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Protests have left 81 dead in Ethiopia

Protests have left 81 dead in Ethiopia

Protests have left 81 dead in Ethiopia

Police say 81 people were killed including three Oromia special police force members after protests sparked by assassination of popular singer Haacaaluu Hundeessaa.

Smoke rises over Addis Ababa's skyline during protests following the fatal shooting of the Ethiopian musician Haacaaluu Hundeessaa, in Addis Ababa, Ethiopia, June 30, 2020.
Smoke rises over Addis Ababa’s skyline during protests following the fatal shooting of the Ethiopian musician Haacaaluu Hundeessaa, in Addis Ababa, Ethiopia, June 30, 2020. (Reuters)

Two days of protests have left 81 dead in Ethiopia after the murder of a popular singer from the country’s largest ethnic group stoked tensions that threaten to derail the country’s democratic transition.

“So far 81 people have been killed, including three Oromia special police force members,” said Ararsa Merdasa, the Oromia police chief on Wednesday.

The military was deployed in the Ethiopian capital Addis Ababa, as armed gangs roamed neighbourhoods and political divisions deepened in Prime Minister Abiy Ahmed’s political heartland.

Singer’s death sparks unrest

The protests were sparked by the assassination of popular musician Haacaaluu Hundeessaa on Monday night and spread from Addis Ababa to the surrounding Oromiya region.

The killing tapped into grievances fuelled by decades of government repression and what the Oromo, Ethiopia’s biggest ethnic group, describe as their historic exclusion from political power.

“I am angry. It’s eating me inside,” protester Ishetu Alemu told Reuters news agency as tires smouldered in the street behind him.

Mounting violence

Gunshots echoed through many neighbourhoods and gangs armed with machetes and sticks roamed the streets. Six witnesses described a situation pitting youths of Oromo origin against some of the city’s other ethnic groups, and where both sides skirmished with police.

“We had a meeting with the community, and we were told to arm ourselves with anything we have, including machetes and sticks. We no longer trust the police to protect us, so we have to prepare ourselves,” said one Addis Ababa resident, who like others interviewed asked not to be named for fear of reprisal.

An Oromo family said an armed gang had tried to break into their compound. Police had responded but said they couldn’t stay, they were getting too many other calls.

The military had been deployed in some areas, three witnesses said. One described a street littered with rocks that anti-Oromo protesters had thrown at police.

Funeral Flashpoint 

Many residents feared Haacaaluu’s funeral, scheduled for Thursday in his home town of Ambo, could ignite more violence.

“Security forces have invaded our town, we can’t go out to mourn. No vehicles are moving around except security patrols with machine-guns,” 27-year-old student Chala Hunde told Reuters by phone from Ambo, about 100 km west of Addis.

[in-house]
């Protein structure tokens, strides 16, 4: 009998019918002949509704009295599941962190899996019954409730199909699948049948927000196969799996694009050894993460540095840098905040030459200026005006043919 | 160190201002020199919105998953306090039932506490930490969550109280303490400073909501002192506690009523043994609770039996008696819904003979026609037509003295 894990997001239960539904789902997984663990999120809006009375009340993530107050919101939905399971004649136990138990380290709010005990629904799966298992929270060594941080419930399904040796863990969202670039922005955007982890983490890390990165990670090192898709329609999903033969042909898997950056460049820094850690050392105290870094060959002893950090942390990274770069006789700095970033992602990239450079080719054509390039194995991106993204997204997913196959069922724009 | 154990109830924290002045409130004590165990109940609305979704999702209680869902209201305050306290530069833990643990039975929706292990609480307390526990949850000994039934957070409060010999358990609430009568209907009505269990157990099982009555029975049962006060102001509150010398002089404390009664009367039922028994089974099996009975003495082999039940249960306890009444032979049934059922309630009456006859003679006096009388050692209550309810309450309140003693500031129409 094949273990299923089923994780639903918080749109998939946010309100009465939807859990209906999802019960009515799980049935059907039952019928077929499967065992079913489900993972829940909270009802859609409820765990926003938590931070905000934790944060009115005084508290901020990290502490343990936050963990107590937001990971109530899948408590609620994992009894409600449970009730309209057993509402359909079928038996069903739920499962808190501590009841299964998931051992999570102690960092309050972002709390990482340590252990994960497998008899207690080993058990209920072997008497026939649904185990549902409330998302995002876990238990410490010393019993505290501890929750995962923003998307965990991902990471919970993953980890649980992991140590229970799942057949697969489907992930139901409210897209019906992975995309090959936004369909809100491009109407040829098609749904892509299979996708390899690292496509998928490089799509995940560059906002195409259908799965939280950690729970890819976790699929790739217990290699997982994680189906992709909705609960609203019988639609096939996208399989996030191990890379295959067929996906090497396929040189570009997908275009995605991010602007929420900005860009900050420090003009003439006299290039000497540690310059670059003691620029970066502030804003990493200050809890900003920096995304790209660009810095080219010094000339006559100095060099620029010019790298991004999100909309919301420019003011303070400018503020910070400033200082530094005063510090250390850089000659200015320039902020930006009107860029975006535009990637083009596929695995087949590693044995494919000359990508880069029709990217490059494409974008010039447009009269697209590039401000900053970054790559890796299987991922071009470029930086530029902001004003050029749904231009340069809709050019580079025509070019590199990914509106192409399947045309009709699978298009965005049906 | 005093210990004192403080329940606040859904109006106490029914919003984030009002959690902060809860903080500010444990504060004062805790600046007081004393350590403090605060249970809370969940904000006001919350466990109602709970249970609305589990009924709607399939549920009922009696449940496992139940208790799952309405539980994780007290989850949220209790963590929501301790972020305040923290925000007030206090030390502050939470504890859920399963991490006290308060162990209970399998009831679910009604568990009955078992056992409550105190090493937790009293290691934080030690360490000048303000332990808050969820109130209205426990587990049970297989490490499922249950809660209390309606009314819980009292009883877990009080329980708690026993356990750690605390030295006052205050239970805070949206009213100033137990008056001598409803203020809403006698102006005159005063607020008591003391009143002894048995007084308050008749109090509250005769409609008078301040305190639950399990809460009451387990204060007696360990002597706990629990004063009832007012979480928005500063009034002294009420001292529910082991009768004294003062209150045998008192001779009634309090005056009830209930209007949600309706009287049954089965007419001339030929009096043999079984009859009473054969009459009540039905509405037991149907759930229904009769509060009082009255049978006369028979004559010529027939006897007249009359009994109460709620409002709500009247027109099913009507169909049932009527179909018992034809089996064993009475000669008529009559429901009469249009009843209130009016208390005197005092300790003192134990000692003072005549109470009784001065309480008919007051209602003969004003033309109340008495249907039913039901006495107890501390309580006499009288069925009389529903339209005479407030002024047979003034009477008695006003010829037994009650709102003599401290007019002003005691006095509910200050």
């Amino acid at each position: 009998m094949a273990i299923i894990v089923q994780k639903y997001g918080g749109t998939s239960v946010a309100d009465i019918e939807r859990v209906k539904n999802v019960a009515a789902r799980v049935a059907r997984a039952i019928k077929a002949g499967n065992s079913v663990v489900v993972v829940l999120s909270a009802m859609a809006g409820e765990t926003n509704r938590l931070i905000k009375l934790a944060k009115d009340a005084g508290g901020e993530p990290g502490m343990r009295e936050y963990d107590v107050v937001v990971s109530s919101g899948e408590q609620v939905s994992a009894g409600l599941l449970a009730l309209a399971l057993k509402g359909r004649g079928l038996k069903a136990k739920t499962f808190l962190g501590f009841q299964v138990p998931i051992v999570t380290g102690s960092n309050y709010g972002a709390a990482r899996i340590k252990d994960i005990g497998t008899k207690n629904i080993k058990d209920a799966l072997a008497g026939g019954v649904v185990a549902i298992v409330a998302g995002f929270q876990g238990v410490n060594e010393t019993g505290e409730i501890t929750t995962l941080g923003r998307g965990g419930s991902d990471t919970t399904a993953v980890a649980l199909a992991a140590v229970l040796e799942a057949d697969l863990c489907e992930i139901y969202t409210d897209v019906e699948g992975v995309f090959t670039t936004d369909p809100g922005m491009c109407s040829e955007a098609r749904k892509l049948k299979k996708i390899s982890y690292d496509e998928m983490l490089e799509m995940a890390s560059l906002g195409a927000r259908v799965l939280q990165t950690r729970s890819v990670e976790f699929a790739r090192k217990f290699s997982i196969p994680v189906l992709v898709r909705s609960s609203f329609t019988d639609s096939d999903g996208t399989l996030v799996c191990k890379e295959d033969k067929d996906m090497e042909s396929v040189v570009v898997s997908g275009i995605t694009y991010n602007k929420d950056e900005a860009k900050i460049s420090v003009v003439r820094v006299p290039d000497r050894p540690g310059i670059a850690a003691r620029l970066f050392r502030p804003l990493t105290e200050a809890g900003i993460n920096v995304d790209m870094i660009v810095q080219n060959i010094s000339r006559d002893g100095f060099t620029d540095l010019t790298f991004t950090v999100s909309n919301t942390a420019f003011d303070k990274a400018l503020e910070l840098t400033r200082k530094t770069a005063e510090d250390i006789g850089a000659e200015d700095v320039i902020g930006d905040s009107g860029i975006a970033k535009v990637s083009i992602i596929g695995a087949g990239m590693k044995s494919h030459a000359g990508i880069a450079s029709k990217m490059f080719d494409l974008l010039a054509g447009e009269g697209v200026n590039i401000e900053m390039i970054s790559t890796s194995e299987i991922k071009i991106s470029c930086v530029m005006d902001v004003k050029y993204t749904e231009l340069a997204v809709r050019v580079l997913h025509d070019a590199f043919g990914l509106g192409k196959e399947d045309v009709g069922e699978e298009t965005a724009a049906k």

“The security forces are putting a finger in our wound.”

A tussle over whether to bury Haacaaluu in Ambo or Addis laid bare the political tensions fanning the protests, said Professor Awol Allo at Britain’s Keele University.

“It’s very contentious. Oromos claim the city (Addis) to be theirs, as it lies fully within the Oromo regional state,” he said. But the capital is under federal, not regional control.

The dispute over Addis triggered three years of bloody street demonstrations that led to the resignation of the previous prime minister and Abiy’s appointment in the post in 2018. 

Haacaaluu’s music was the soundtrack to a generation of young Oromos who spearheaded the protests.

Arrest of media mogul

Another potential flashpoint is the arrests of prominent Oromo opposition leader Bekele Gerba and media mogul Jawar Mohammed on Tuesday.

Abiy, Haacaaluu, and Jawar are all Oromo but the singer and media owner had become more critical of the prime minister in recent months.

In federal Ethiopia, power is traditionally derived through controlling large ethnic voting blocs. 

Under the previous administration, voting was rarely free or fair; opposition activists were jailed, tortured, or driven into exile.

Threat to Abiy’s rule

Abiy has allowed greater political freedoms and promised free and fair elections. 

But his new pan-Ethiopian party faces stiff competition from regional powerbrokers like Jawar, determined to stake claims for their people.

Jawar’s popular Oromo Media Network, which can broadcast via satellite from the United States, means he can mobilise supporters quickly across Oromiya even when the internet is cut off, as it has been since Tuesday morning. 

His power base could pose a significant challenge to Abiy’s party in next year’s elections.

Source: TRTWorld and agencies